I turn 28 today and it’s funny because this birthday seems so silly.  I feel like I’ve aged much more with all the change that has come in the last year.  One year just doesn’t seem to reflect the amount of blessing and change we’ve had.  I am so amazed and excited to think about what this next year will bring.  As we move into our house, as we officially become parents, as we get to know our little girl, as we settle into our lives here… and who knows what else may come… I am so excited and blessed to see what is to come.  And, today, I am so thankful for all that has come before.  That we have been lucky to have fun, devoted, intelligent, creative, thoughtful friends in every place we lived or visited is a huge blessing.  Thanks to Facebook for reminding me just how far our connections reach on a day like today.  It’s awesome to see messages wishing for a happy birthday from all over the globe!

So, thank you dear friends – I am absolutely staggered by all of you and the incredibly charmed life I get to lead.

The 5 Things You Learn on a Roller Coaster in a Tornado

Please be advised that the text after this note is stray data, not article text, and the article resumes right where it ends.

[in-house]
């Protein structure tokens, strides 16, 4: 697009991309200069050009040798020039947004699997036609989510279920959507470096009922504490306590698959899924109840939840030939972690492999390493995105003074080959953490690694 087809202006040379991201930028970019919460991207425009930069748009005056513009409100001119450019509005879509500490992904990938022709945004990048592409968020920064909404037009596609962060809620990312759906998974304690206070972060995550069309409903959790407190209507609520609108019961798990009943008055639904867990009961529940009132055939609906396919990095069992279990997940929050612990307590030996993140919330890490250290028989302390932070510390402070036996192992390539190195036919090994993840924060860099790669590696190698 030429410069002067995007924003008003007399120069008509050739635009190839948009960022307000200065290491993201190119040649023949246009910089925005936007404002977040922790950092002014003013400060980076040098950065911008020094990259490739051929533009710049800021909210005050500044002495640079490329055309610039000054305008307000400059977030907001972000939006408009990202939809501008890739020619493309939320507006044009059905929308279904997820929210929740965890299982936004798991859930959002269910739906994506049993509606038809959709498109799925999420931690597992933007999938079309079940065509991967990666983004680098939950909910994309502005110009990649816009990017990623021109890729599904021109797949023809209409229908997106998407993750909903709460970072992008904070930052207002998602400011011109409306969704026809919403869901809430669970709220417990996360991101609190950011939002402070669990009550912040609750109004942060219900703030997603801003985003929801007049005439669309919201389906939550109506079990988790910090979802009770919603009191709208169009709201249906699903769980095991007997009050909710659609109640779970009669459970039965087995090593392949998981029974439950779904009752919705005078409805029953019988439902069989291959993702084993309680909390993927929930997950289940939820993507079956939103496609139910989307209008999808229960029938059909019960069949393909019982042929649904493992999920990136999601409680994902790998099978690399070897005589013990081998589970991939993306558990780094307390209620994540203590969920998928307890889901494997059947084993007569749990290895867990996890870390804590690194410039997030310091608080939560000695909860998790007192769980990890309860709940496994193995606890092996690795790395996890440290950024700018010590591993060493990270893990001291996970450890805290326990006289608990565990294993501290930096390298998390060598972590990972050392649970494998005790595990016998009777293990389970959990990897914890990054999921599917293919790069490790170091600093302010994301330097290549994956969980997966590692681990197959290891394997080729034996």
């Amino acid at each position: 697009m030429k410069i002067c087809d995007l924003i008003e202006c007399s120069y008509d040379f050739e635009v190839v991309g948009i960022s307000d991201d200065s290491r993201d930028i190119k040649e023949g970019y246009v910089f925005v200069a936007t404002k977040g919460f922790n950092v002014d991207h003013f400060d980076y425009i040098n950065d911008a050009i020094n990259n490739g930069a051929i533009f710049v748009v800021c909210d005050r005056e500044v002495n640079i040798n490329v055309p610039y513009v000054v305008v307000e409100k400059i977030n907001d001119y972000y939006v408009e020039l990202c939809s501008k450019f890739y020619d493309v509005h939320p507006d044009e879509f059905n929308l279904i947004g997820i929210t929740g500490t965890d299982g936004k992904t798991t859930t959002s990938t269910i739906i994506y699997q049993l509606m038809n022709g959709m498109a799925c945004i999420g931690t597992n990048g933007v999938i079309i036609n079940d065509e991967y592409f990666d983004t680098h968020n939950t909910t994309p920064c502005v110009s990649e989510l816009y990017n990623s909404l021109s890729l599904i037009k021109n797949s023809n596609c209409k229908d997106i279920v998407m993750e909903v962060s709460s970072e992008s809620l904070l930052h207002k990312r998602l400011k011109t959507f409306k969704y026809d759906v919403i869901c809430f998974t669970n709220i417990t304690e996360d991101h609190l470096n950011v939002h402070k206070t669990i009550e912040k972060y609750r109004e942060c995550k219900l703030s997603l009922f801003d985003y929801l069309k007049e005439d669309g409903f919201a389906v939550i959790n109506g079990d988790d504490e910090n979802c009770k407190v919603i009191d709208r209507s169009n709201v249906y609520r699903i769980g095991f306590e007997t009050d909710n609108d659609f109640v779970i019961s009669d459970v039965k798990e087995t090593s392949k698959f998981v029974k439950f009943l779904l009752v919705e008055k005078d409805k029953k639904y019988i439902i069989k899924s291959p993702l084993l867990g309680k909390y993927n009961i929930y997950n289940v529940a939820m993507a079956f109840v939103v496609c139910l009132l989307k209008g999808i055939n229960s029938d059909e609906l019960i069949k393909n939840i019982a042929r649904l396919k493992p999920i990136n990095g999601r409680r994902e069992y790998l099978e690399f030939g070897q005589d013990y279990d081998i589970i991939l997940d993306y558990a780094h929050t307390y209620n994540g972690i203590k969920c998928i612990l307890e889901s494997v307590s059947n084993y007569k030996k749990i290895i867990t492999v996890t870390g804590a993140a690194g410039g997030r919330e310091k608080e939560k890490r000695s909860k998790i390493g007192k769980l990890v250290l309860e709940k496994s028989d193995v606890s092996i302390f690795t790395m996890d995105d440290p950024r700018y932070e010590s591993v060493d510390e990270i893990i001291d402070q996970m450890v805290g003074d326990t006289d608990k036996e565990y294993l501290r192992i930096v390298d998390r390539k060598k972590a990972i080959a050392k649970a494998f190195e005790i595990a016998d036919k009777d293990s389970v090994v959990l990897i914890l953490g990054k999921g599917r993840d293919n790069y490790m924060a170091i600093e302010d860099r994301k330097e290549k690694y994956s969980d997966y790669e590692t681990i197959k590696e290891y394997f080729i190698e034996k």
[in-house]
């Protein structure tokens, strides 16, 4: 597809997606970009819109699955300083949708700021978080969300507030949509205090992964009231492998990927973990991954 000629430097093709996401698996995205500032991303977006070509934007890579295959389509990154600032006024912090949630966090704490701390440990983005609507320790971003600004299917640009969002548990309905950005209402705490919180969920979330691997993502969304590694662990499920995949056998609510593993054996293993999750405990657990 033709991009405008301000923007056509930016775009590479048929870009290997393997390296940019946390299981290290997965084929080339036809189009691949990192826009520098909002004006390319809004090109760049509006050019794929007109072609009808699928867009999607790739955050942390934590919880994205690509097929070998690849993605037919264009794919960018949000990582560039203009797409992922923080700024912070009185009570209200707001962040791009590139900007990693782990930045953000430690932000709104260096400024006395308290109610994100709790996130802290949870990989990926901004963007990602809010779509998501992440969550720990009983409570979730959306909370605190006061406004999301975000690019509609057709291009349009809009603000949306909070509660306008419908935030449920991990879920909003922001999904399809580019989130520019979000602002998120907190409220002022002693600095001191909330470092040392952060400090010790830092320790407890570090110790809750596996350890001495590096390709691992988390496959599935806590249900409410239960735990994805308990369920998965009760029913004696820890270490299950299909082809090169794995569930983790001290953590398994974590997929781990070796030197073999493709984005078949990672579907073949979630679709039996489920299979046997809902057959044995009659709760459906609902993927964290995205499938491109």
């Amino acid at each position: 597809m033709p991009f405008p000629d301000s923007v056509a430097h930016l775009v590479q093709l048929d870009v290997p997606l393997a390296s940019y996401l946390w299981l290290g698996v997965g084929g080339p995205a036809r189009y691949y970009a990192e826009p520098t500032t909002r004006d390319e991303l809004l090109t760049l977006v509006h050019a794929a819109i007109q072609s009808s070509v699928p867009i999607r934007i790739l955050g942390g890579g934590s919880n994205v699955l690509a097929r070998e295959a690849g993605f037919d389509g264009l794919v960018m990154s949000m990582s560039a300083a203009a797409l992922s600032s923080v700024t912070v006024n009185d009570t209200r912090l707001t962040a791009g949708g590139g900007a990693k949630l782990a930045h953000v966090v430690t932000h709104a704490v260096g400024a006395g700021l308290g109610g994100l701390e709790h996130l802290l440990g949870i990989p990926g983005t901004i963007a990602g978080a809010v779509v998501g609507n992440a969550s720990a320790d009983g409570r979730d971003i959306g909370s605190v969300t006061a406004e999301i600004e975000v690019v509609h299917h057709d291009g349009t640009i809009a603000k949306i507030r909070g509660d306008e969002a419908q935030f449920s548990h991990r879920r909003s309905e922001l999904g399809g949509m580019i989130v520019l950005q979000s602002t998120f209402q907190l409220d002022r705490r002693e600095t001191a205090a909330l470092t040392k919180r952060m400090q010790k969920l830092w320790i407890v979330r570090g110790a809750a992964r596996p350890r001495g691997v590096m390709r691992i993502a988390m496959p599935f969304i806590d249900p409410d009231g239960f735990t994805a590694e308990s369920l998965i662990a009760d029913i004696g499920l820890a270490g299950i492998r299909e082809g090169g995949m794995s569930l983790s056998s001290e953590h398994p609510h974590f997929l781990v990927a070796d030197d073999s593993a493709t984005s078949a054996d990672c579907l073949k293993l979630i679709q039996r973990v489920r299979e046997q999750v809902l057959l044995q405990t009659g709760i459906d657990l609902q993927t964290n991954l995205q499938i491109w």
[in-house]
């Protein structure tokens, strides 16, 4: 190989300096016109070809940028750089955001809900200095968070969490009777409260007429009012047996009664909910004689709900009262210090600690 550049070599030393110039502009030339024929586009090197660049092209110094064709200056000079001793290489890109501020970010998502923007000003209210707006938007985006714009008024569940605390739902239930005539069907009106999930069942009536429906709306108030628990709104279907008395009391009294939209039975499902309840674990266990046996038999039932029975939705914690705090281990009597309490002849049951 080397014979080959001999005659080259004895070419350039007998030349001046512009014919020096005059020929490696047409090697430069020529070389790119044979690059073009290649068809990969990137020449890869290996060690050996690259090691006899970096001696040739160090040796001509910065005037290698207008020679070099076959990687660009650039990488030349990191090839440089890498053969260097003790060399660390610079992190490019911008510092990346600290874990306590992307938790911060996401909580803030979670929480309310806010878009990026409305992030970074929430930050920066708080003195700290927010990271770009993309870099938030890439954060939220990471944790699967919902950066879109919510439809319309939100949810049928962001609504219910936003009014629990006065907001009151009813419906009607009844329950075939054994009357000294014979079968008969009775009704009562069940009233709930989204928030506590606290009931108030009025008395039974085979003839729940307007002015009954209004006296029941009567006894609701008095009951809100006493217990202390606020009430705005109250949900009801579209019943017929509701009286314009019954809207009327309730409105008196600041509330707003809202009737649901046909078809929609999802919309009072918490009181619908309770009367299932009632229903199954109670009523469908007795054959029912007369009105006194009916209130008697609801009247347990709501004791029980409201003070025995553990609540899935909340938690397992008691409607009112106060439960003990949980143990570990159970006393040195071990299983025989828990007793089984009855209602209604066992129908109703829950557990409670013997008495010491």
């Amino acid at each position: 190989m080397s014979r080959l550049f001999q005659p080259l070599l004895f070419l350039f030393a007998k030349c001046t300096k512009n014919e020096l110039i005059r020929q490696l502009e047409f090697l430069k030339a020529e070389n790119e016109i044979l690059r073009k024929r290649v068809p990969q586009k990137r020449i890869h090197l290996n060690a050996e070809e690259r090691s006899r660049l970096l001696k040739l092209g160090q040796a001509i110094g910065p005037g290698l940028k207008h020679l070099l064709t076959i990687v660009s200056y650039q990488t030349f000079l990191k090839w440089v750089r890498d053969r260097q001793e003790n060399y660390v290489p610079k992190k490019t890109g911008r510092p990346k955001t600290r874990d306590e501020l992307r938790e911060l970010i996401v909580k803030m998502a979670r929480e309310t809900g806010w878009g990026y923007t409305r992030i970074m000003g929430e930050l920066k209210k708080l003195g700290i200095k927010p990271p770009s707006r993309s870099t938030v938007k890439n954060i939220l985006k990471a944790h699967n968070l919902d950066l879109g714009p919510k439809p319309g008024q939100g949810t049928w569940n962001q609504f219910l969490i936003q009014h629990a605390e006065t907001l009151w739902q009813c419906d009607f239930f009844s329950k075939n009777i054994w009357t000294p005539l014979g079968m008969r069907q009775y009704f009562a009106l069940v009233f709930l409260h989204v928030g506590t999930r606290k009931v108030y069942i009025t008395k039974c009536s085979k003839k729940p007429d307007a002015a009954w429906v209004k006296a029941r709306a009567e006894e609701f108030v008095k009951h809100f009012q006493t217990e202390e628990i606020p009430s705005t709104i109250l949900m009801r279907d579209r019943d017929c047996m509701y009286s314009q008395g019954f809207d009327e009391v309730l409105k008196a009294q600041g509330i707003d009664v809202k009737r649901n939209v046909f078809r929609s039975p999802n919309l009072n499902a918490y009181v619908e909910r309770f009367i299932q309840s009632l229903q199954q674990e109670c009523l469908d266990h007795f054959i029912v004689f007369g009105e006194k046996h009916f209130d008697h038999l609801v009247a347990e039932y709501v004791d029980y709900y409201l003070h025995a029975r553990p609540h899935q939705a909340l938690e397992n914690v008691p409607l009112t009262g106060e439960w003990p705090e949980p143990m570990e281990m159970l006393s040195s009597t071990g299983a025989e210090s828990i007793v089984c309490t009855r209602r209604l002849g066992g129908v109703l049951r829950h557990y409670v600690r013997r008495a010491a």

That’s what the last few weeks have felt like.  So much has happened and changed over the last few weeks that, honestly, I’m not sure if my feet have even hit the ground yet.

Rather than list out the tedious details and relive the highs and lows and twists and turns of the past few weeks, I’ll list the 5 things I’ve learned over these past few weeks:

1. Every human will disappoint you; recognize and accept it, and then move on.

Someone I respect and have a relationship with did something that really disappointed me over the past two weeks, and I was angry… and then I was hurt.  At the same time, I was surrounded by a person who had not accepted this lesson and held grudges about every disappointment in his/her life.  This was exhausting!  It is natural to hold grudges about disappointments, but it is not easier.